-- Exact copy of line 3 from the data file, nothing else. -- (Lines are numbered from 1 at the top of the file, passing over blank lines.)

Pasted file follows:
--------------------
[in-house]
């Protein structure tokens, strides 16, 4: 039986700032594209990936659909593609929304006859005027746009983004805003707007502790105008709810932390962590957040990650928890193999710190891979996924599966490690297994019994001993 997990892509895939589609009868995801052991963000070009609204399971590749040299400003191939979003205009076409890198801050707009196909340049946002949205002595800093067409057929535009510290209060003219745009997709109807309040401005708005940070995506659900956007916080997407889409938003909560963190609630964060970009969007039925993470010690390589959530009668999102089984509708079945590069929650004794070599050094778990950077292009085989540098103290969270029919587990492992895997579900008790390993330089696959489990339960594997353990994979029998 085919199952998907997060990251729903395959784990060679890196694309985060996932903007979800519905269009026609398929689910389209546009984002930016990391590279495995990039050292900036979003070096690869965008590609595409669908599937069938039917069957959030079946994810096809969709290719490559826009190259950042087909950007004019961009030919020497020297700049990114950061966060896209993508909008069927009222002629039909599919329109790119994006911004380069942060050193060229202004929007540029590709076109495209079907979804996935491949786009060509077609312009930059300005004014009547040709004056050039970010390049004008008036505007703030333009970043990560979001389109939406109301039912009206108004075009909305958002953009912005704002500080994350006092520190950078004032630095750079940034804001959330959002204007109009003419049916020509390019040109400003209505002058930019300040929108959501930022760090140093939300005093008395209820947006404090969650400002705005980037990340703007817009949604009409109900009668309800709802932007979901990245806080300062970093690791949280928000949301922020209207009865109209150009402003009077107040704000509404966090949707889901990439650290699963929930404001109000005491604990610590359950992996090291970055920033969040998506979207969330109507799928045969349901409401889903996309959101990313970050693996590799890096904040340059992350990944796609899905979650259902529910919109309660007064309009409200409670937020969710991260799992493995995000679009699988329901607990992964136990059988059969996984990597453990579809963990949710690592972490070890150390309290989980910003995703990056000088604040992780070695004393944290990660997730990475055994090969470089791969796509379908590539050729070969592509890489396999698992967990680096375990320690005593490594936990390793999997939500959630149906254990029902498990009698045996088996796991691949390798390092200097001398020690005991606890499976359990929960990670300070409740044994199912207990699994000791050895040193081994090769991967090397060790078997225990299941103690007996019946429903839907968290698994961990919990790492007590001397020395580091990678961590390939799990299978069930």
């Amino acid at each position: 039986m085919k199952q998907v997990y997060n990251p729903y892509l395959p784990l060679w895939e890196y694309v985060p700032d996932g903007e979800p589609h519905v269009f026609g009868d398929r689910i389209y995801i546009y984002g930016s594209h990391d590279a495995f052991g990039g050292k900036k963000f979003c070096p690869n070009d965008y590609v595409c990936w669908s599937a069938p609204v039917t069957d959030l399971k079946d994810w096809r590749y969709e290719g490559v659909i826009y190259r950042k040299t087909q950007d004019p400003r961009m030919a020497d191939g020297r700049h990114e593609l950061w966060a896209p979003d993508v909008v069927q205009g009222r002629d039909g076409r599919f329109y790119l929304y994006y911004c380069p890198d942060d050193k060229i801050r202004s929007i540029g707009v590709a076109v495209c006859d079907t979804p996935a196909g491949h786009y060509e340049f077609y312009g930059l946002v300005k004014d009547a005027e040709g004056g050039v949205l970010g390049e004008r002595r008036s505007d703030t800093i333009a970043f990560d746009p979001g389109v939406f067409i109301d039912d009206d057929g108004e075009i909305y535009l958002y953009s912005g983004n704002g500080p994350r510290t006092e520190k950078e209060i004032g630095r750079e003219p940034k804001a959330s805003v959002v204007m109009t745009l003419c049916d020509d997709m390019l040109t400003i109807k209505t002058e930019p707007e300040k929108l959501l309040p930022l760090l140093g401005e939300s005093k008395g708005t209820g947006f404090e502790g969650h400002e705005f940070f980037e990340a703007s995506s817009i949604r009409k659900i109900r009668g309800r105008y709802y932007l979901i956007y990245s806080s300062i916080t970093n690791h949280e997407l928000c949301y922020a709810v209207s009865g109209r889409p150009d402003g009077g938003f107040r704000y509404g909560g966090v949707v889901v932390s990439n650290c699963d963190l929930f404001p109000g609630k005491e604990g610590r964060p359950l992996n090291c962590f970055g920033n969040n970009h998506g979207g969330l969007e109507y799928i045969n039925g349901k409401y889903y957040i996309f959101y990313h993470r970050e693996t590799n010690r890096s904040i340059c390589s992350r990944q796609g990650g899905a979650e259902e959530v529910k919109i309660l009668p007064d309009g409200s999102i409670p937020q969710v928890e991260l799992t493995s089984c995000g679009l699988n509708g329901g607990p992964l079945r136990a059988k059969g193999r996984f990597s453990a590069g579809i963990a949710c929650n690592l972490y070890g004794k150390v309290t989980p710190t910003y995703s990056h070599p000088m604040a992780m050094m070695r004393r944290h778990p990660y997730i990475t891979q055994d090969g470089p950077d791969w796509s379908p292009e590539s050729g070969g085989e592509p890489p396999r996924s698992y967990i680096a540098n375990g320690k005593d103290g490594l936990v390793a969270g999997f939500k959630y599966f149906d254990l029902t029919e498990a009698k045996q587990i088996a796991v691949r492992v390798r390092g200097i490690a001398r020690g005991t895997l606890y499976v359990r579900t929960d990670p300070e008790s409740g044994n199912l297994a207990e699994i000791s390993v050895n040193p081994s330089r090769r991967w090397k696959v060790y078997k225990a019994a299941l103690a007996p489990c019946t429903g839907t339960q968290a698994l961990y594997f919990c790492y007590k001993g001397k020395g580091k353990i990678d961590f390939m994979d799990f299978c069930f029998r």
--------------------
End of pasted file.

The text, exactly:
């Amino acid at each position: 039986m085919k199952q998907v997990y997060n990251p729903y892509l395959p784990l060679w895939e890196y694309v985060p700032d996932g903007e979800p589609h519905v269009f026609g009868d398929r689910i389209y995801i546009y984002g930016s594209h990391d590279a495995f052991g990039g050292k900036k963000f979003c070096p690869n070009d965008y590609v595409c990936w669908s599937a069938p609204v039917t069957d959030l399971k079946d994810w096809r590749y969709e290719g490559v659909i826009y190259r950042k040299t087909q950007d004019p400003r961009m030919a020497d191939g020297r700049h990114e593609l950061w966060a896209p979003d993508v909008v069927q205009g009222r002629d039909g076409r599919f329109y790119l929304y994006y911004c380069p890198d942060d050193k060229i801050r202004s929007i540029g707009v590709a076109v495209c006859d079907t979804p996935a196909g491949h786009y060509e340049f077609y312009g930059l946002v300005k004014d009547a005027e040709g004056g050039v949205l970010g390049e004008r002595r008036s505007d703030t800093i333009a970043f990560d746009p979001g389109v939406f067409i109301d039912d009206d057929g108004e075009i909305y535009l958002y953009s912005g983004n704002g500080p994350r510290t006092e520190k950078e209060i004032g630095r750079e003219p940034k804001a959330s805003v959002v204007m109009t745009l003419c049916d020509d997709m390019l040109t400003i109807k209505t002058e930019p707007e300040k929108l959501l309040p930022l760090l140093g401005e939300s005093k008395g708005t209820g947006f404090e502790g969650h400002e705005f940070f980037e990340a703007s995506s817009i949604r009409k659900i109900r009668g309800r105008y709802y932007l979901i956007y990245s806080s300062i916080t970093n690791h949280e997407l928000c949301y922020a709810v209207s009865g109209r889409p150009d402003g009077g938003f107040r704000y509404g909560g966090v949707v889901v932390s990439n650290c699963d963190l929930f404001p109000g609630k005491e604990g610590r964060p359950l992996n090291c962590f970055g920033n969040n970009h998506g979207g969330l969007e109507y799928i045969n039925g349901k409401y889903y957040i996309f959101y990313h993470r970050e693996t590799n010690r890096s904040i340059c390589s992350r990944q796609g990650g899905a979650e259902e959530v529910k919109i309660l009668p007064d309009g409200s999102i409670p937020q969710v928890e991260l799992t493995s089984c995000g679009l699988n509708g329901g607990p992964l079945r136990a059988k059969g193999r996984f990597s453990a590069g579809i963990a949710c929650n690592l972490y070890g004794k150390v309290t989980p710190t910003y995703s990056h070599p000088m604040a992780m050094m070695r004393r944290h778990p990660y997730i990475t891979q055994d090969g470089p950077d791969w796509s379908p292009e590539s050729g070969g085989e592509p890489p396999r996924s698992y967990i680096a540098n375990g320690k005593d103290g490594l936990v390793a969270g999997f939500k959630y599966f149906d254990l029902t029919e498990a009698k045996q587990i088996a796991v691949r492992v390798r390092g200097i490690a001398r020690g005991t895997l606890y499976v359990r579900t929960d990670p300070e008790s409740g044994n199912l297994a207990e699994i000791s390993v050895n040193p081994s330089r090769r991967w090397k696959v060790y078997k225990a019994a299941l103690a007996p489990c019946t429903g839907t339960q968290a698994l961990y594997f919990c790492y007590k001993g001397k020395g580091k353990i990678d961590f390939m994979d799990f299978c069930f029998r």